MWP Roaring title

African Personal Art and Adornment

April 15 - December 31, 2006

When one thinks of African art, masks and figural sculptures come immediately to mind. While masks and figures are prominent in European and North American collections of African art, they are seen relatively rarely in African communities, typically in the context of ritual and ceremonial activities. There is a wealth of art in Africa, however, that figures in the daily lives of individual men and women. Such objects are practical and utilitarian but their form goes far beyond mere function. Some are elaborately decorated with human or animal images, while others celebrate pure geometry in their form or surface ornamentation.

This exhibition, drawn from the extensive African collections of the Longyear Museum of Anthropology at Colgate University, focuses on treasured items that are nevertheless meant to be handled and used. They serve their owners as tools, furniture, housewares, playthings, and objects of personal adornment. They were made for people in all walks of life - from farmers or weavers to chiefs and kings although those belonging to elite members of society are likely to be highly elaborated or made from precious materials such as ivory or brass.

Cup in the form of a head  Kuba, Democratic Republic of Congo  7"  Longyear Muse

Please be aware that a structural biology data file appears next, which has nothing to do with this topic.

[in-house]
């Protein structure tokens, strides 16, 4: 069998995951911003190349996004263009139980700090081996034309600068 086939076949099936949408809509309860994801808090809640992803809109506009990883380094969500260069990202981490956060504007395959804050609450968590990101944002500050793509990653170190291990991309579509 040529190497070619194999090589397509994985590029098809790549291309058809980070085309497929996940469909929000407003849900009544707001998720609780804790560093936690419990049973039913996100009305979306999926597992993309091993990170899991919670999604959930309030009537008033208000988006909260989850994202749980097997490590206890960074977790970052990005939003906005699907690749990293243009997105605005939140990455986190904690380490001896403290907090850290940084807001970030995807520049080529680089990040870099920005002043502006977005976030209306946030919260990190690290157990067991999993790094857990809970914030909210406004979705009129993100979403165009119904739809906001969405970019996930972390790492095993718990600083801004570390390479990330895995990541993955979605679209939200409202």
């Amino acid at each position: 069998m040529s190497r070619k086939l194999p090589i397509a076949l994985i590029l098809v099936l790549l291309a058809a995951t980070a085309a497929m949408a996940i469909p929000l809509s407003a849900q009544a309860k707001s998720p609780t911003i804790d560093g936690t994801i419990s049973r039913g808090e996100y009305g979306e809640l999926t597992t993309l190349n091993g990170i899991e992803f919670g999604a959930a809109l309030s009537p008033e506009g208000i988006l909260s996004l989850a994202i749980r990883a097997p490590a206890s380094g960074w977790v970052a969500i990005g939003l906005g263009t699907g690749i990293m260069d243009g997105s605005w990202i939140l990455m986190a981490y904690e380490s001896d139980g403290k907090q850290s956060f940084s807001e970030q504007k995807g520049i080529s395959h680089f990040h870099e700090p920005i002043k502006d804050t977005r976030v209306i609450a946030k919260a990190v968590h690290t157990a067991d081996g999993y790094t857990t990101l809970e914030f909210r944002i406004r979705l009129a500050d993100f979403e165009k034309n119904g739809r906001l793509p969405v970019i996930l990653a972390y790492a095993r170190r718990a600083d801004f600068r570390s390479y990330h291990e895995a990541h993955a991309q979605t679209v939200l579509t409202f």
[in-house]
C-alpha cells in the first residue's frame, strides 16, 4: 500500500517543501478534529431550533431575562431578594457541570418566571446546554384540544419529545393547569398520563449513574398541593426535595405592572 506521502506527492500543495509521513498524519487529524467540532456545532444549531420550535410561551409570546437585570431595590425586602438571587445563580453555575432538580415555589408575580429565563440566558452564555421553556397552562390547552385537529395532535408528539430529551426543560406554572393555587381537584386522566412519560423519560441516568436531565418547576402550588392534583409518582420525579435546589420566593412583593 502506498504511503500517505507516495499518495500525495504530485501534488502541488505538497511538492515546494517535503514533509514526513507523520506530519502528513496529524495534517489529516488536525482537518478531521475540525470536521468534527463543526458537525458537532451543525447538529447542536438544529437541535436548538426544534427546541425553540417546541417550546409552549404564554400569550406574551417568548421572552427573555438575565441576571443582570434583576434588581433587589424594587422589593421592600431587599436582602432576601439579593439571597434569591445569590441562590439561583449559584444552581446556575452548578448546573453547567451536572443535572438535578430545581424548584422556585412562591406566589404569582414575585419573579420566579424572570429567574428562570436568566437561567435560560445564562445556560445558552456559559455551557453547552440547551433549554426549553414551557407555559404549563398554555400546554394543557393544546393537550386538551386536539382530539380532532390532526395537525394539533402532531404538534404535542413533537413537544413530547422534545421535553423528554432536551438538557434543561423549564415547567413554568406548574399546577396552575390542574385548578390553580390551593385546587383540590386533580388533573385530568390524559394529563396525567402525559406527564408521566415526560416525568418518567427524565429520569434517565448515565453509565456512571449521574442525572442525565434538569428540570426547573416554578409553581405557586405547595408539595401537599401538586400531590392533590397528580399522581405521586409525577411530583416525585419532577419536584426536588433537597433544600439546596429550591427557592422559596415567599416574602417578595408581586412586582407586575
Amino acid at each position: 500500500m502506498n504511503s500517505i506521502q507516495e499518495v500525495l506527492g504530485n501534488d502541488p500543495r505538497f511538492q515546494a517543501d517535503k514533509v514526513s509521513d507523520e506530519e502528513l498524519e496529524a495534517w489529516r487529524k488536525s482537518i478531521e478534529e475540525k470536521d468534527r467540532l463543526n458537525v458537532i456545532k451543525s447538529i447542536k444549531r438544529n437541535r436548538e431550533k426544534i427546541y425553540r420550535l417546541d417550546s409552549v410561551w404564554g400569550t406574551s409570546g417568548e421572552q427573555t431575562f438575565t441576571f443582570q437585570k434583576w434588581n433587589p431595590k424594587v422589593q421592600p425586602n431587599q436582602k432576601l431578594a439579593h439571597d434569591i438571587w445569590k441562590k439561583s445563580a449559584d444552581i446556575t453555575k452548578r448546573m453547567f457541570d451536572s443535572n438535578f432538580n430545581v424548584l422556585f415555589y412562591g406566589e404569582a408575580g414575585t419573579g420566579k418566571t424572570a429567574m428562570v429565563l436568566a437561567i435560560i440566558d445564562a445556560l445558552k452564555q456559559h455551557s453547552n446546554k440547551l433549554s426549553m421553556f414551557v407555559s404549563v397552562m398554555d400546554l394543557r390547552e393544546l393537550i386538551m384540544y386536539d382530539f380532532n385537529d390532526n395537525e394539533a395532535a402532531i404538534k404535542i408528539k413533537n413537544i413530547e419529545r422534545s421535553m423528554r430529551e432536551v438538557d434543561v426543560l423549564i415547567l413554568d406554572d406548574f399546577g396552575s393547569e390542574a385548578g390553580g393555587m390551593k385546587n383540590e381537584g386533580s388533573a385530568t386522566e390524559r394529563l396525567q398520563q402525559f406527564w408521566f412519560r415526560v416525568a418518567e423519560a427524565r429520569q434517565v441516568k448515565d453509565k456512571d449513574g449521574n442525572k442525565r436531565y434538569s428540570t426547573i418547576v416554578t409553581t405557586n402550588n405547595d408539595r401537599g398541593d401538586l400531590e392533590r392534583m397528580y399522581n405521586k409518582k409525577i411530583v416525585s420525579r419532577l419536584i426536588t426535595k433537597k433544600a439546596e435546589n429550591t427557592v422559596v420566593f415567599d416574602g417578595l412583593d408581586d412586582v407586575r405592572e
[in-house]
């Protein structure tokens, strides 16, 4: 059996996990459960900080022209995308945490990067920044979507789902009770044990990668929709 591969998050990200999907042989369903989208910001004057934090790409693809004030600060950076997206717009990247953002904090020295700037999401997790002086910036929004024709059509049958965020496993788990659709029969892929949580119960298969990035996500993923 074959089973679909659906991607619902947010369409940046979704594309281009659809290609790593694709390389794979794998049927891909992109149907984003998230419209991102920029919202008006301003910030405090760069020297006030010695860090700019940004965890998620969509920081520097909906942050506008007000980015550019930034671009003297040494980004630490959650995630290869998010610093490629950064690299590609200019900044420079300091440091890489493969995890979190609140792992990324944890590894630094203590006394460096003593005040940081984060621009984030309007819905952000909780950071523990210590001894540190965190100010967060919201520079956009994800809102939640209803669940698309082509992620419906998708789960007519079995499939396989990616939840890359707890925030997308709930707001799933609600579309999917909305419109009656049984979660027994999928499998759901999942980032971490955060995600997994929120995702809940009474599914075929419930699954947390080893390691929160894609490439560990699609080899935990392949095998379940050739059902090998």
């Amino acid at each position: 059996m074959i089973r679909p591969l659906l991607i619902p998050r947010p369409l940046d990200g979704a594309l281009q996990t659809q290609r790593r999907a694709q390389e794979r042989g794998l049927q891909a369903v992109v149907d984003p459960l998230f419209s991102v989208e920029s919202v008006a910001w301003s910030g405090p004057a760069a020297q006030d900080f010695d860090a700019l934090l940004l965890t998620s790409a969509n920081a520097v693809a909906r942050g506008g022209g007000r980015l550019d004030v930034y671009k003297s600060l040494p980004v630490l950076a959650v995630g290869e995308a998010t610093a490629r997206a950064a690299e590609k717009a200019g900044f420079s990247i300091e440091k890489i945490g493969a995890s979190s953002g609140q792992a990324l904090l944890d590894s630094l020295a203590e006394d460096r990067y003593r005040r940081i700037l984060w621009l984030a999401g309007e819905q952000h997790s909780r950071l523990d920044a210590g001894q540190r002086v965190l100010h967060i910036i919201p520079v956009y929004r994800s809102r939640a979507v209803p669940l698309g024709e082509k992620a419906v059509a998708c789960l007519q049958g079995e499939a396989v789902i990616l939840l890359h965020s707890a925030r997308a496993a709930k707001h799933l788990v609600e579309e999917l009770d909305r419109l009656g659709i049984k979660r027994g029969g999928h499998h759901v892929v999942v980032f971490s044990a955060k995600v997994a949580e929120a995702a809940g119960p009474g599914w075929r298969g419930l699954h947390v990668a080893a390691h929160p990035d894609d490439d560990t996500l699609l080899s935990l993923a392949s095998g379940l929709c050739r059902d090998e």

Cup in the form of a head Kuba, Democratic Republic of Congo 7" Longyear Museum of Anthropology, Colgate University

The objects in this exhibition are organized into four categories of usage, the first of which includes intimately personal items associated with the body, such as combs, cosmetic boxes, and jewelry. A second group presents objects designed to express hospitality, including decorated vessels and ladles for serving food, palm wine, kola nuts or snuff. Two additional groups of objects are concerned with work and leisure. The former includes, for example, tools and weapons, the latter such objects as game boards, smoking pipes, musical instruments and seats of various types. Although highly personal, these objects of everyday usefulness are often aesthetic creations intended for public display and to testify to the wealth, status, and good taste of their owners.

Comb, Asante  Ghana  13"  Longyear Museum of Anthropology, Colgate University

Comb, Asante Ghana 13" Longyear Museum of Anthropology, Colgate University

The exhibition, curated by Carol Ann Lorenz, Senior Curator of the Longyear Museum of Anthropology, Colgate University, originated at the Picker Art Gallery at Colgate University in fall 2004.

 

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New York State Council on the Arts with the support of
Governor Andrew Cuomo and the New York State Legislature.

New York State Council on the Arts with the support of Governor Andrew Cuomo and the New York State Legislature.

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